PMCCPMCCPMCC

Search tips
Search criteria 

Advanced

 
Logo of nihpaAbout Author manuscriptsSubmit a manuscriptNIH Public Access; Author Manuscript; Accepted for publication in peer reviewed journal;
 
Arthritis Rheum. Author manuscript; available in PMC Aug 1, 2013.
Published in final edited form as:
PMCID: PMC3409328
NIHMSID: NIHMS360097
Role of the CCL21 and CCR7 pathway in rheumatoid arthritis angiogenesis
Sarah R. Pickens,1 Nathan D. Chamberlain,1 Michael V. Volin,2 Richard M. Pope,3 Nicholas E Talarico,4 Arthur M. Mandelin, II,3 and Shiva Shahrara1
1Department of Medicine, Division of Rheumatology, University of Illinois at Chicago, IL 60612
2Department of Microbiology & Immunology, Midwestern University, Chicago College of Osteopathic Medicine, Downers Grove, IL 60515
3Department of Medicine, Northwestern University, Chicago, IL 60611
4Department of Pathology, Feinberg School of Medicine, Northwestern University, Chicago, IL 60611
Address correspondence to: Shiva Shahrara Ph.D., University of Illinois at Chicago, Department of Medicine, Division of Rheumatology, E807 MSB, 835 S Wolcott Ave., Chicago, IL 60612, Telephone: 312-413-7529, Fax: (312) 413- 9271 ; shahrara/at/uic.edu
Objective
These studies were performed to determine the role of CCL21 and its corresponding receptor CCR7 in the pathogenesis of Rheumatoid Arthritis (RA).
Methods
Histological studies were performed to compare the expression of CCR7 and CCL21 in RA synovial tissues. Next the role of CCL21 and/or CCR7 in angiogenesis was examined employing in vitro chemotaxis, tube formation and in vivo matrigel plug assays. Finally the mechanism by which CCL21 mediates angiogenesis was determined by Western blot analysis, endothelial chemotaxis and tube formation.
Results
In this study, we document that CCR7 and CCL21 colocolize in VWF+ cells where their expression is elevated in RA synovial tissue. Hence the ability to induce angiogenesis was examined for CCR7 ligands, CCL19 and CCL21. CCL21, but not CCL19, at concentrations present in the RA joint, induces human microvascular endothelial cell (HMVEC) migration that is mediated through CCR7 ligation. Further, suppression of the PI3K pathway markedly reduces CCL21-induced HMVEC chemotaxis and tube formation, however suppression of ERK and JNK pathways has no effect on these processes. Neutralization of either CCL21 in RA synovial fluids or CCR7 on HMVECs significantly reduces the induction of HMVEC migration and/or tube formation by RA synovial fluid. We further demonstrate that CCL21 is angiogenic, by showing its ability to promote blood vessel growth in matrigel plugs in vivo at concentrations present in RA joint.
Conclusion
These observations identify a novel function for CCL21 as an angiogenic mediator in RA, supporting CCL21/CCR7 as a therapeutic target in RA.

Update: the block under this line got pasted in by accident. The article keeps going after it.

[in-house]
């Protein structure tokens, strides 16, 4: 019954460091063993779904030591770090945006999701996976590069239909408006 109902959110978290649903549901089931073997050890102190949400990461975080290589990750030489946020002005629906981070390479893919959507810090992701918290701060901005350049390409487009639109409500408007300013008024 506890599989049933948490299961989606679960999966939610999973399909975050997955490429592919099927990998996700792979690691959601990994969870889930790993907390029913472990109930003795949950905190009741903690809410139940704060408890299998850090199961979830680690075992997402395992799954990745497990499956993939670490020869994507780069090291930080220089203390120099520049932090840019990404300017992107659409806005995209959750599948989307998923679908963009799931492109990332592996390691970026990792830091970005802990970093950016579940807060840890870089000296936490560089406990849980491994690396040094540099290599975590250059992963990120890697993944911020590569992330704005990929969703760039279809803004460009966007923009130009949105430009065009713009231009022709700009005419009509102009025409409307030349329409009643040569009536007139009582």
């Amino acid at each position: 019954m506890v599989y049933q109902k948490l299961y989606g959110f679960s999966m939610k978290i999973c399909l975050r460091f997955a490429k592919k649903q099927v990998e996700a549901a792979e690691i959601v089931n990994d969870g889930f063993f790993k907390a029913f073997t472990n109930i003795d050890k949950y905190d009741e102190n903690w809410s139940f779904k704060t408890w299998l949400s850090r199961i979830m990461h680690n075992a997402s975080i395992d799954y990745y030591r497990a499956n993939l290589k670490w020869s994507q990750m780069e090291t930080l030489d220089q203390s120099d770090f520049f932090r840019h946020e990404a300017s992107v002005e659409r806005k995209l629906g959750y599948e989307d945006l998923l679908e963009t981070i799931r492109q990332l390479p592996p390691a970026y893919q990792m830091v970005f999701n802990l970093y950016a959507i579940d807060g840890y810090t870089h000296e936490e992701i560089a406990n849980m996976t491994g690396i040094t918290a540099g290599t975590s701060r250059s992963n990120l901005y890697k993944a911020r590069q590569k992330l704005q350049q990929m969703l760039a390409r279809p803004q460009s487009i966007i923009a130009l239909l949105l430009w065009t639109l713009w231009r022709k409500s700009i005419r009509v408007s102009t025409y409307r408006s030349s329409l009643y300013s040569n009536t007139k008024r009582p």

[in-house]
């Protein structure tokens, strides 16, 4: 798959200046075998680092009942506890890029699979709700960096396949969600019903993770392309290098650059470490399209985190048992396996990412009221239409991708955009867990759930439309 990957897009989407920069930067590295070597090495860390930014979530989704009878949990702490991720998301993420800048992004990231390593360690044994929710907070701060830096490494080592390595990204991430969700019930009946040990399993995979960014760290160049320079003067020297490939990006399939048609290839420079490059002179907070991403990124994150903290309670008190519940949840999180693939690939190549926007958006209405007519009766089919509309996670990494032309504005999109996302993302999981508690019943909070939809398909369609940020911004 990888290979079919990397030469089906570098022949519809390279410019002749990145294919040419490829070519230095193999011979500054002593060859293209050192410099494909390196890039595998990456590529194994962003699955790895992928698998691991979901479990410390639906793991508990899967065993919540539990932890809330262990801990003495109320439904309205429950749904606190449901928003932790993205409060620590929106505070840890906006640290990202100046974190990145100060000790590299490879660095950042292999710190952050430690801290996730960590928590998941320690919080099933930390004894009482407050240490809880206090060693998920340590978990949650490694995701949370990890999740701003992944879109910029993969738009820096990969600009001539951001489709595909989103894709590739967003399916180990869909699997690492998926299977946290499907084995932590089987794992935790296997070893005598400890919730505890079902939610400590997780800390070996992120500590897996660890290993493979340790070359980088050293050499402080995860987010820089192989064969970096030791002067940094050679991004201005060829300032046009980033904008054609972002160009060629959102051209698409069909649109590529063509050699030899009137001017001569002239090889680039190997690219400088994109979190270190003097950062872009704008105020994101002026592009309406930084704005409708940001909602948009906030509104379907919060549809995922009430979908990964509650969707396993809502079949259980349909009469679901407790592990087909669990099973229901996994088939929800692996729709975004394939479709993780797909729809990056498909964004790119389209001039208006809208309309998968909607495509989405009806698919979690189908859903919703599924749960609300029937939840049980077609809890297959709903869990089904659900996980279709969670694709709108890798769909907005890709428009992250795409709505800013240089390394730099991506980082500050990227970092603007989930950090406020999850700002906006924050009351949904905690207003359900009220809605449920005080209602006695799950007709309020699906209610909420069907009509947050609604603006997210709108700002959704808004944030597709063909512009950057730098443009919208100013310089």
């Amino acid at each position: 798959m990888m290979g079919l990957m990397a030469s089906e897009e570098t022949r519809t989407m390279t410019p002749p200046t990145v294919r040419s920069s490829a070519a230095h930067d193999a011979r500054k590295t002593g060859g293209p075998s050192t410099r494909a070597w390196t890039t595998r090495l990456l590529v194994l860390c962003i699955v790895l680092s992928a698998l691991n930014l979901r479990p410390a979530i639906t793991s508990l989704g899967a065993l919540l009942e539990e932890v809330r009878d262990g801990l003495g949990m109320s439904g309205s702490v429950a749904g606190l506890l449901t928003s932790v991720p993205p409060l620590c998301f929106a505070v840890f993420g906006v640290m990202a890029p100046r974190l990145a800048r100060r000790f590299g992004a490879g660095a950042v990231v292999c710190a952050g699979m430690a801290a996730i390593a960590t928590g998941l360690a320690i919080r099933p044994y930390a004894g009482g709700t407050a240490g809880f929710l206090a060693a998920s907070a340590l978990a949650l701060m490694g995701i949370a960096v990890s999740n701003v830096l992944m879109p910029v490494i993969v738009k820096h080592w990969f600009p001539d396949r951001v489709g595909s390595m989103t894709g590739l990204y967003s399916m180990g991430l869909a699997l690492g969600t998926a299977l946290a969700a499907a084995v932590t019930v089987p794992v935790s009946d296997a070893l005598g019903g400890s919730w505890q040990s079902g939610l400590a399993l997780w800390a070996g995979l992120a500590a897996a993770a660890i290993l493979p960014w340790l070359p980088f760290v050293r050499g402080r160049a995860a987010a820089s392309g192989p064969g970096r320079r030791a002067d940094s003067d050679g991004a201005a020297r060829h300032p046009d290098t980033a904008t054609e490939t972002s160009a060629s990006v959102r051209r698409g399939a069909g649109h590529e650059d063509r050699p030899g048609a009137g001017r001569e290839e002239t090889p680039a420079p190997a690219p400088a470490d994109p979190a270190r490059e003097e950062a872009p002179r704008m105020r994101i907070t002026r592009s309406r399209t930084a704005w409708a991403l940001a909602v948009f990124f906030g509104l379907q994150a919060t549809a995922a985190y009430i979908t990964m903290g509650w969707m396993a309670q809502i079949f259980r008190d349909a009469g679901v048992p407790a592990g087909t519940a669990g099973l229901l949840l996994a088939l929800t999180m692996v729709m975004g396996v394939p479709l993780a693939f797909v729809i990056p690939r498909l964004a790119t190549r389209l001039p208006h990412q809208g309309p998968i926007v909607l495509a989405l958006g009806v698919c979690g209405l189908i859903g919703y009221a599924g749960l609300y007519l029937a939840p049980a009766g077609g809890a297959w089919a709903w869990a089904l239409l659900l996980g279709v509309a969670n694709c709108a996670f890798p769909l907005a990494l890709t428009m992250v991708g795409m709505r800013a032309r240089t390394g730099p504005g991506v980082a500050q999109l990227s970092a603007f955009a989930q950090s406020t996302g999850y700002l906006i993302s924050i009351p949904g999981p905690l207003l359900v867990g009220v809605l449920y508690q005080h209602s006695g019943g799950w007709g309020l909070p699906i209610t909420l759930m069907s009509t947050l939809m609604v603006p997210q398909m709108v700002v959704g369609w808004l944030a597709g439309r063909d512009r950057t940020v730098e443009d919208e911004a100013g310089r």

Keywords: CCL21, CCR7, RA synovial fluid, angiogenesis and migration
Rheumatoid arthritis (RA) is a chronic systemic disorder characterized by the development through angiogenesis of new capillaries, which results in the infiltration of inflammatory cells leading to synovial hyperplasia and progressive bone destruction. Angiogenesis is dependent on endothelial cell activation, migration and proliferation, and inhibition of angiogenesis may provide a novel therapeutic approach in RA.
CCL21 and CCL19 are two CCR7 binding chemokines that play an important role by modulating the circulation of T cells and dendritic cells within lymphoid and peripheral organs (1). Consistently, CCR7 deficient mice show defective migration of lymphocytes and dendritic cells into the T-cell zones (2).
Previous studies have demonstrated that CCL21 is expressed by lymph node endothelial cells and functions as an endothelial cell growth factor (3). Expression of CCL21 is associated with formation of tertiary lymphoid tissue, a process called lymphoid neogenesis (4). Recent studies using antigen-induced arthritis in CCR7 deficient mice showed lessened arthritis. However due to abnormalities in lymphoid architecture detected in CCR7-/- mice it is unclear whether amelioration of arthritis is due to these structural issues (5). Nevertheless, a role for CCR7 and/or CCL21 in RA angiogenesis is undefined.
In a recent study we demonstrated that like CCR7, CCL21 expression is elevated on RA synovial tissue lining macrophages and fibroblasts as well as in sublining endothelial cells. Macrophages from RA synovial fluid express higher levels of CCL21 compared to RA and normal (NL) peripheral blood in vitro differentiated macrophages (6).
Ligation of CCL21 in RA fibroblasts and macrophages induced production of proangiogenic factors such as VEGF, Ang-1 and IL-8, suggesting that CCL21 plays an indirect role in RA angiogensis (6). In contrast, others have shown that CCL19 activated RA synovial tissue fibroblasts produce VEGF while this effect was not noted with CCL21 stimulation (7). These observations are consistent with the association of CCR7 expression with hypoxia, a process that is essential for initiation of angiogenesis (8). It was shown that Hypoxia Inducible Factors (HIF) 1α and 2α are responsible for upregulating CCR7 levels and inhibition of CCR7 and/or ERK1/2 signaling pathway significantly suppresses hypoxia induced cell migration and invasion, hence supporting the role of CCR7 in angiogenesis (8).